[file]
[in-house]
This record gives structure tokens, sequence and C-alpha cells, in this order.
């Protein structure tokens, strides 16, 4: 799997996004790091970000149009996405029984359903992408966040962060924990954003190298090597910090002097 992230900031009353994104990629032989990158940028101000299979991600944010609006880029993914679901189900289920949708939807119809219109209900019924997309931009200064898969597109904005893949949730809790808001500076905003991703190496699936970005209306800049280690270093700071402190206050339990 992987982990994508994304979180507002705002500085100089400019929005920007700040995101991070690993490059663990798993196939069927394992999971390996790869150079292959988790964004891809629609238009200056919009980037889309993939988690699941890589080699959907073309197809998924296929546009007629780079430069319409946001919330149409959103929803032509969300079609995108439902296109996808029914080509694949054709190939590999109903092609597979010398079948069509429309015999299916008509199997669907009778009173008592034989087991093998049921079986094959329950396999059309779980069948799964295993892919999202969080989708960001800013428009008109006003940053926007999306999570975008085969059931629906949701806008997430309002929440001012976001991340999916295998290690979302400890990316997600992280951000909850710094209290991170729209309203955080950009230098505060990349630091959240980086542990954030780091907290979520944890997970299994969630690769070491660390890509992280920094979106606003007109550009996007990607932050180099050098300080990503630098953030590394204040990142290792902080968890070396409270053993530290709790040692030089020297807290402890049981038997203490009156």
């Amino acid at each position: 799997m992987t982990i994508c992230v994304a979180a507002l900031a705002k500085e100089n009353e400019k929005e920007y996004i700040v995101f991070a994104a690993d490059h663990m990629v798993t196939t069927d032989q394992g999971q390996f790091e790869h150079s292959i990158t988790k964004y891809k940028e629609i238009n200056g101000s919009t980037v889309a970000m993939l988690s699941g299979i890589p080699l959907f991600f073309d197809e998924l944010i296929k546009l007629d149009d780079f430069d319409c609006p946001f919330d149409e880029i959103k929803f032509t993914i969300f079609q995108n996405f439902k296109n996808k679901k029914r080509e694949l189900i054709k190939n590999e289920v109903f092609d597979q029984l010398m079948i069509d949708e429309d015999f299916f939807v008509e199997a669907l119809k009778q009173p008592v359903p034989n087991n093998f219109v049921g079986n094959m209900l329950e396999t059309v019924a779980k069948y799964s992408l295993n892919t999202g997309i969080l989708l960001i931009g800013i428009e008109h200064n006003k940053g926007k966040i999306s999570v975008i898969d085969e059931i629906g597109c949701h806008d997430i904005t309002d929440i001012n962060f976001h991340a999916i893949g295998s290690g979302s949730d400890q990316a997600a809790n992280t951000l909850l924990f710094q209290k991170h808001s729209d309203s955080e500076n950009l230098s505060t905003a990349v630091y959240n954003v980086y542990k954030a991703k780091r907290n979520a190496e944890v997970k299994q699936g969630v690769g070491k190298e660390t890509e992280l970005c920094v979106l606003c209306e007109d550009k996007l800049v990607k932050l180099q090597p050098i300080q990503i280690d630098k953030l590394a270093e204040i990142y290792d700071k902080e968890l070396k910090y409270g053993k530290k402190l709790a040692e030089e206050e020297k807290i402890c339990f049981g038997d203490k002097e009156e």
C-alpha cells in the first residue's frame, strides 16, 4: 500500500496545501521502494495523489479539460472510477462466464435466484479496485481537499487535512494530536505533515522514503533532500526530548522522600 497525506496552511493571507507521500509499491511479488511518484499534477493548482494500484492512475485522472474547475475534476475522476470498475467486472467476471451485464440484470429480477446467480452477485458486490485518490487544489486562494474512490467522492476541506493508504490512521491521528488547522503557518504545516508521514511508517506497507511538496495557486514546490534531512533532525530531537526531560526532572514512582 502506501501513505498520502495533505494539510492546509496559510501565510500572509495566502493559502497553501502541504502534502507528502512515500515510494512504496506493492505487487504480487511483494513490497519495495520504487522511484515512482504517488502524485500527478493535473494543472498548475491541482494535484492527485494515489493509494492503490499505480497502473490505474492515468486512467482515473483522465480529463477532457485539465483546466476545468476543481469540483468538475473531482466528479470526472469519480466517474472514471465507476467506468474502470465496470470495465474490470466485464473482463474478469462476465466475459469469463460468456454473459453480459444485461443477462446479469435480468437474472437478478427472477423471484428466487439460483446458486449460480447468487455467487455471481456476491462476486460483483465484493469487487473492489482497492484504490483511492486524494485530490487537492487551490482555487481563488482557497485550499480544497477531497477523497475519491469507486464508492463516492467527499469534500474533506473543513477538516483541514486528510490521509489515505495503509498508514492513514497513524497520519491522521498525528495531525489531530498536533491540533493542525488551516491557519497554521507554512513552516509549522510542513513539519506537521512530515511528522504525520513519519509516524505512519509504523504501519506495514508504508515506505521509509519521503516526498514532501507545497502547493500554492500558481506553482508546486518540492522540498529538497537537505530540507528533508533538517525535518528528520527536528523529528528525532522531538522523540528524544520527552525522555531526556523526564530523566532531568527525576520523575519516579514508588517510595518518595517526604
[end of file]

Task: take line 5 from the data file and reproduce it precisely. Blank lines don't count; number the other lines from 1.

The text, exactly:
C-alpha cells in the first residue's frame, strides 16, 4: 500500500496545501521502494495523489479539460472510477462466464435466484479496485481537499487535512494530536505533515522514503533532500526530548522522600 497525506496552511493571507507521500509499491511479488511518484499534477493548482494500484492512475485522472474547475475534476475522476470498475467486472467476471451485464440484470429480477446467480452477485458486490485518490487544489486562494474512490467522492476541506493508504490512521491521528488547522503557518504545516508521514511508517506497507511538496495557486514546490534531512533532525530531537526531560526532572514512582 502506501501513505498520502495533505494539510492546509496559510501565510500572509495566502493559502497553501502541504502534502507528502512515500515510494512504496506493492505487487504480487511483494513490497519495495520504487522511484515512482504517488502524485500527478493535473494543472498548475491541482494535484492527485494515489493509494492503490499505480497502473490505474492515468486512467482515473483522465480529463477532457485539465483546466476545468476543481469540483468538475473531482466528479470526472469519480466517474472514471465507476467506468474502470465496470470495465474490470466485464473482463474478469462476465466475459469469463460468456454473459453480459444485461443477462446479469435480468437474472437478478427472477423471484428466487439460483446458486449460480447468487455467487455471481456476491462476486460483483465484493469487487473492489482497492484504490483511492486524494485530490487537492487551490482555487481563488482557497485550499480544497477531497477523497475519491469507486464508492463516492467527499469534500474533506473543513477538516483541514486528510490521509489515505495503509498508514492513514497513524497520519491522521498525528495531525489531530498536533491540533493542525488551516491557519497554521507554512513552516509549522510542513513539519506537521512530515511528522504525520513519519509516524505512519509504523504501519506495514508504508515506505521509509519521503516526498514532501507545497502547493500554492500558481506553482508546486518540492522540498529538497537537505530540507528533508533538517525535518528528520527536528523529528528525532522531538522523540528524544520527552525522555531526556523526564530523566532531568527525576520523575519516579514508588517510595518518595517526604